Rep. Michael Brewster is the primary sponsor of HB 623, which uses tobacco tax and tobacco settlement funds to reduce the education property tax.

Rep. Dan McGuire is the primary sponsor of HB 630, which allows video lottery machines in establishments with a liquor license, and uses funds from the video lottery machines to offset the education property tax.

Rep. Gilman Shattuck was the primary sponsor of HB 680, which makes various changes to the laws governing the statewide education property tax.  In particular, this bill establishes the rate of the statewide education tax at $8 per 1,000 of the value of taxable property and transfers the authority to collect the education property tax from the municipalities to the Department of Revenue Administration. This bill establishes a homestead exemption from the education property tax for the first $250,000 of assessed value of homestead property. The bill also requires an annual transfer of $150,000,000 from the education trust fund to the general fund.  The House killed that bill in March.

Sen. Nancy Stiles is the primary sponsor of SB 227, a 2015 bill that makes various changes to the method of calculating, distributing, and reporting education grants to municipalities, and repeals the provisions relating to differentiated aid.

Sen. David Watters was the primary sponsor of SB 228, a 2015 bill that increases education grants for municipalities, increases funding for pupils attending full-day kindergarten programs, and decreases stabilization grants to municipalities which have less than the state average number of pupils receiving a free or reduced price lunch. The Department of Education estimates this bill will increase state education trust fund expenditures and local revenues by $2,105,715 in 2016.  The Senate tabled the bill in March.

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Pro Issue Opinion by LFDA Editor, for a constitutional amendment that will take the school funding matter out of the hands of the court and into the legislature:


The legislature is better suited to deal with education funding than the courts:

  • New Hampshire citizens are better off with legislative involvement in education funding, since judges and courts are not elected, and hence are nonresponsive to the citizens of the state.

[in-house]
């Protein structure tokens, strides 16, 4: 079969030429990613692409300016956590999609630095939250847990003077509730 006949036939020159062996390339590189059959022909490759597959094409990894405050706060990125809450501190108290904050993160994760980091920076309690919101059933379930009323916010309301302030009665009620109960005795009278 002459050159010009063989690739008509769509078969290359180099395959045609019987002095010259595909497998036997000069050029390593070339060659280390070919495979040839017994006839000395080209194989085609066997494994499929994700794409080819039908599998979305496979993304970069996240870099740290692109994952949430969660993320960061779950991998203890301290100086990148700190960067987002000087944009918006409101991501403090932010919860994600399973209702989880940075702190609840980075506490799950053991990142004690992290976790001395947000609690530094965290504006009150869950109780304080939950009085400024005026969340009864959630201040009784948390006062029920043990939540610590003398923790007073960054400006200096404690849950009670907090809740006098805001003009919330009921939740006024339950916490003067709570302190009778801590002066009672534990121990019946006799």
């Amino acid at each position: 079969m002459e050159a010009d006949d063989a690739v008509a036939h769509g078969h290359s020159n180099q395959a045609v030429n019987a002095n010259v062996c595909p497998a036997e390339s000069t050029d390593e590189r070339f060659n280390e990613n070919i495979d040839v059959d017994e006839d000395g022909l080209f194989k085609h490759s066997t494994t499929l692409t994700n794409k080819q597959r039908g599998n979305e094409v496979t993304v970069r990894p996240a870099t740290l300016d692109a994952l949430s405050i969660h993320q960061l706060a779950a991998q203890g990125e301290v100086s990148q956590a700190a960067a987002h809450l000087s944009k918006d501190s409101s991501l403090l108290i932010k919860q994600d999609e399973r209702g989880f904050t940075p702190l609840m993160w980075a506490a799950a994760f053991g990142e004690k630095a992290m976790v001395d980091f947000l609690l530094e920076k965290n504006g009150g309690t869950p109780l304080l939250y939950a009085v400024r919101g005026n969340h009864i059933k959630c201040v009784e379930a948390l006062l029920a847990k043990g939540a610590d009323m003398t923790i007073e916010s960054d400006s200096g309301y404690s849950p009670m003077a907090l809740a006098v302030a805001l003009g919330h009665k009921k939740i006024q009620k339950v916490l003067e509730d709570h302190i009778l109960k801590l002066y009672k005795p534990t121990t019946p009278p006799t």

State funding of education will result in less funding for education:

  • A study by Brian Gottlob, prepared for The Committee for Sensible School Funding, compared the state and local fiscal trends across the United States relating to education funding. The result was that increasing a state’s share of education funding results in larger per-capita tax increases on the state and local level. In addition, over the long term, per-pupil expenditures grow more slowly in states that provide a larger share of education funding. The result can be fewer dollars available for popular expenditures that increase classroom resources, reduce class sizes or increase teacher salaries, and this result occurs in states of all sizes, regardless of the source of state revenue.

Funding education at the state level results in poor performance:

  • The court is insisting on centralizing school funding at the state level. There is very little debate about the effect on school performance in states that have gone this route—it is almost all negative. Prof. William Fischel of Dartmouth

Education funding is best left at the local level:

  • The strength of local property taxes is that they are a local investment and relate directly to the increase or decrease in the value of homes in the community. Not only do citizens see clearly where the money ends up, but improvements to the schools or the town are reflected in the value of the asset being taxed. Increasing or decreasing taxes. Good schools, roads, and economic development all have an impact on the value of the taxpayer’s home. This argument is based on research by Prof. William Fischel of Dartmouth:

Targeted aid to needy communities is what is necessary:

  • The court’s actions effectively prohibit targeting state education aid to the neediest communities. The legislature will always have limited resources and they should be sent first where they are needed most. Not considering a town’s relative wealth is as irrational as requiring the government to send welfare payment to millionaires.

The court’s action is not legal:

  • The court overstepped its authority and is legislating. Because the constitution merely says that the legislature has a duty to cherish “all seminaries and public schools,” their interpretation is way over the top.
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Con Issue Opinion by LFDA Editor, against a constitutional amendment that will take the school funding matter out of the hands of the court and into the legislature:

The legislature cannot be relied upon:

  • The New Hampshire Supreme Court has ordered the legislature to define the cost of an adequate education and reduce town-by-town funding differences in schools. Prior to the Court’s involvement this never happened.

Targeted aid is not reliable and creates problems: